Because of the things society tends to value, it may seem a little backward to some going from the title of executive director to that of teacher again despite a few other opportunities. But I've given much thought to what matters to me as a person most and where my strengths lie. So the decision to go back "into the trenches of public school", if you will, feels right for this season.

So all that to say, I have spent the past few weeks preparing to return to the classroom!!! But I have also been pursuing accountability so that I will continue to paint consistently and meaningfully.

And if you happen to still be reading...I do want to point out that I do not view teaching as a calling. It is a job and quite frankly hard work. Please stop telling teachers they have such a high calling and using that type of language. It makes the fact that they work so hard, for very little pay, seem well, kosher.

Instead, perhaps let them know how much you appreciate what they are doing. Support and advocate for them!  Work to raise the pay for teachers in South Carolina and you will see professionals and educated individuals who have solid knowledge of the content enter the field and stop leaving. ( I would not be considering this line of work in this state, if I did not currently have the luxury and privilege of financial stability my husband provides our family.)  Please work to improve the physical and structural state of the schools within this region of the state. I am horrified that the images of my high school's pre-demo state, show it in a better shape than many regional schools. And I know you all know that the work in these trenches is great. I'm not trying to point fingers or anything like that...Let's simply make it better, by elevating the profession of educator to what it should be. End of soap box.

So all this to say, I am honored to be pulling out my teacher hat again, to return to work within a district and a program with others that value a globally minded education for all. 

My father always said, "Malala will be free as a bird." -Malala Yousafzai



Escape to Hickory Knob by Uschi Jeffcoat

Towards the end of May, I packed my watercolors, camera, a wonderful book and traveled to Hickory Knob State Park in South Carolina.

The South Carolina State Park system has an artist in residency program. This year I had the privilege of participating and it was delightful. It came at the perfect time of the year.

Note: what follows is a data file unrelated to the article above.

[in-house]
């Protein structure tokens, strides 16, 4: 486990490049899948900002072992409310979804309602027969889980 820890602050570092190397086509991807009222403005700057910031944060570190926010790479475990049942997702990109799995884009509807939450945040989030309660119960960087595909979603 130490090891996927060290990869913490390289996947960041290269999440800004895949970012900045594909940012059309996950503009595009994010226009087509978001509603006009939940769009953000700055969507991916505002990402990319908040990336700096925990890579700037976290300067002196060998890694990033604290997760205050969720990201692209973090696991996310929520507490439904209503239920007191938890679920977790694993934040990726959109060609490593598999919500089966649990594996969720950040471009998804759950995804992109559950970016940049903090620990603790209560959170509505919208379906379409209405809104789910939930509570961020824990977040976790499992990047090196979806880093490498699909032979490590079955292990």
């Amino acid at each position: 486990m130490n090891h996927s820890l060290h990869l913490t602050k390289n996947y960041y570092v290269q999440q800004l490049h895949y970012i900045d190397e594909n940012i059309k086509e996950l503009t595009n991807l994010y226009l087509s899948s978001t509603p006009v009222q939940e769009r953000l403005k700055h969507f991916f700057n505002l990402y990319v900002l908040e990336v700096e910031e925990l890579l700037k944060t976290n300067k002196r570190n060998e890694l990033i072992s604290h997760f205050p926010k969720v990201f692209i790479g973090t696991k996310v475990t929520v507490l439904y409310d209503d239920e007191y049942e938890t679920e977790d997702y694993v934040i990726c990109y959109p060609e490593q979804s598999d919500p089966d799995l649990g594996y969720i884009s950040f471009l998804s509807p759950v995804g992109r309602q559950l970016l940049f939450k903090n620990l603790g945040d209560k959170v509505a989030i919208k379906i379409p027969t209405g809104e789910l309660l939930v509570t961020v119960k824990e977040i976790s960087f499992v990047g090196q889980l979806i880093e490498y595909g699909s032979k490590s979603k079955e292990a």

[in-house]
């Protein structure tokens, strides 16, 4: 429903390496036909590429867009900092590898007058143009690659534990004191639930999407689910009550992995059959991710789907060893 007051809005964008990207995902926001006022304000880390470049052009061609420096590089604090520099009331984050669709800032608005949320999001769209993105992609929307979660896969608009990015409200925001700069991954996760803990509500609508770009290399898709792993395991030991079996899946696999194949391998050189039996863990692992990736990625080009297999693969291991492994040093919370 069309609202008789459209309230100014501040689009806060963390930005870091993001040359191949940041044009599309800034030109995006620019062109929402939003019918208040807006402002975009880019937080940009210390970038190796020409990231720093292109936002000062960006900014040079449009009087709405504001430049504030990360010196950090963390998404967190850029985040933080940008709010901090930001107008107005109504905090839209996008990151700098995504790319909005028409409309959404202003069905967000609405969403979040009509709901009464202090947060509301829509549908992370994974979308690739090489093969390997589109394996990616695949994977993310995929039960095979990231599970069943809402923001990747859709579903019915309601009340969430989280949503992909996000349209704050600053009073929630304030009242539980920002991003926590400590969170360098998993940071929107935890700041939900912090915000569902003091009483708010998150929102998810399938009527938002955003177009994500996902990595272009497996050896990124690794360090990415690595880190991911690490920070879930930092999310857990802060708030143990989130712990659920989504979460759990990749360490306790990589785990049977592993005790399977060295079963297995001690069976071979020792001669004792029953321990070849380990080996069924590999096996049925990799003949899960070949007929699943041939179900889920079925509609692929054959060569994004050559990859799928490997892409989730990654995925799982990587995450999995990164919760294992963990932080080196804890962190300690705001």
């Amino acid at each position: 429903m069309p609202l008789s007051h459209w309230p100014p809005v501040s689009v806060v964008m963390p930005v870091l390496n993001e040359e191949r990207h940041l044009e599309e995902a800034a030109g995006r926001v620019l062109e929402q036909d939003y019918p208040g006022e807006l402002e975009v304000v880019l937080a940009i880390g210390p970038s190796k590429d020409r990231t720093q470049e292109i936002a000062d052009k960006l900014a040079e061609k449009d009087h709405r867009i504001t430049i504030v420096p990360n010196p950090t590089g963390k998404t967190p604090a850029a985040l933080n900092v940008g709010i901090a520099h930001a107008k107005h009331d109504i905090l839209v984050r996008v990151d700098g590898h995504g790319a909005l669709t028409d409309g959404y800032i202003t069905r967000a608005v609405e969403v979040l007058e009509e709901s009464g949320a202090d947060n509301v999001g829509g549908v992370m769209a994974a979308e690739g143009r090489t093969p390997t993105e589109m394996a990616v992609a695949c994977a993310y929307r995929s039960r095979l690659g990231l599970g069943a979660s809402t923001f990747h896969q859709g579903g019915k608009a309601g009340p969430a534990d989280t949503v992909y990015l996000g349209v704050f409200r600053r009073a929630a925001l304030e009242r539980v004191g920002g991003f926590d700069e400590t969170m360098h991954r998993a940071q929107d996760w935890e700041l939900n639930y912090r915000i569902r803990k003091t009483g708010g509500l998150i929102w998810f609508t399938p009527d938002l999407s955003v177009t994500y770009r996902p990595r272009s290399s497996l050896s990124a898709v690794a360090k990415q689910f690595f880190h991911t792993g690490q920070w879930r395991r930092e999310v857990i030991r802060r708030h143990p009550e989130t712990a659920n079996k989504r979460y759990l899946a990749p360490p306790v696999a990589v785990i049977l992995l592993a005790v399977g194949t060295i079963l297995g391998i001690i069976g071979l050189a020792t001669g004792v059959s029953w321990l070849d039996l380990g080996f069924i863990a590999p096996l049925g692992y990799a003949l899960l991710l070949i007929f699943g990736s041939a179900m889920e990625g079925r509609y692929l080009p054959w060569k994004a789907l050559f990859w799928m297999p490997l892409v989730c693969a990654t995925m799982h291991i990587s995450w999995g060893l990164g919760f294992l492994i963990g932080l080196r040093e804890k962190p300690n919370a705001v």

A time before summer schedules and projects begin. And a time when rest and respite is most welcome.

Our family world still revolves very much around an academic calendar. And the end of a semester is when we tend to catch our breaths. Our oldest had completed his first year of college and the youngest was completing his junior year. How did they get so old? So fast?

I was in the midst of some decision making. And well, Charles. He was simply t-i-r-e-d.

So this get-a-way to unplug, observe, learn, create and be inspired was soul filling.

We walked the trails during the mornings. And I took SO many pictures! Some of you may know I took an introductory class in botanical illustration in January. Paired with this book, I was reading at the time, I was on a nature and plant observation high! 

Many of our walks were not so quiet as they were laced with "informative mini lectures" based on the most recent chapter I finished.

During our stay we had a few memorable bird experiences. The pileated woodpeckers were active. One actually hit the window of our cabin, only stunning him for a moment. Long enough for me to capture a few images, though.

But perhaps most striking was the morning we came upon the hawk, which I chose to paint for the park.

We were so close to him and he didn't seem to mind at all. It was as if he was posing in this most majestic and photogenic manner. And the air was so still, quiet and serene.

A privileged moment.

Hickory Knob State Park, thank you for the oppurtunity.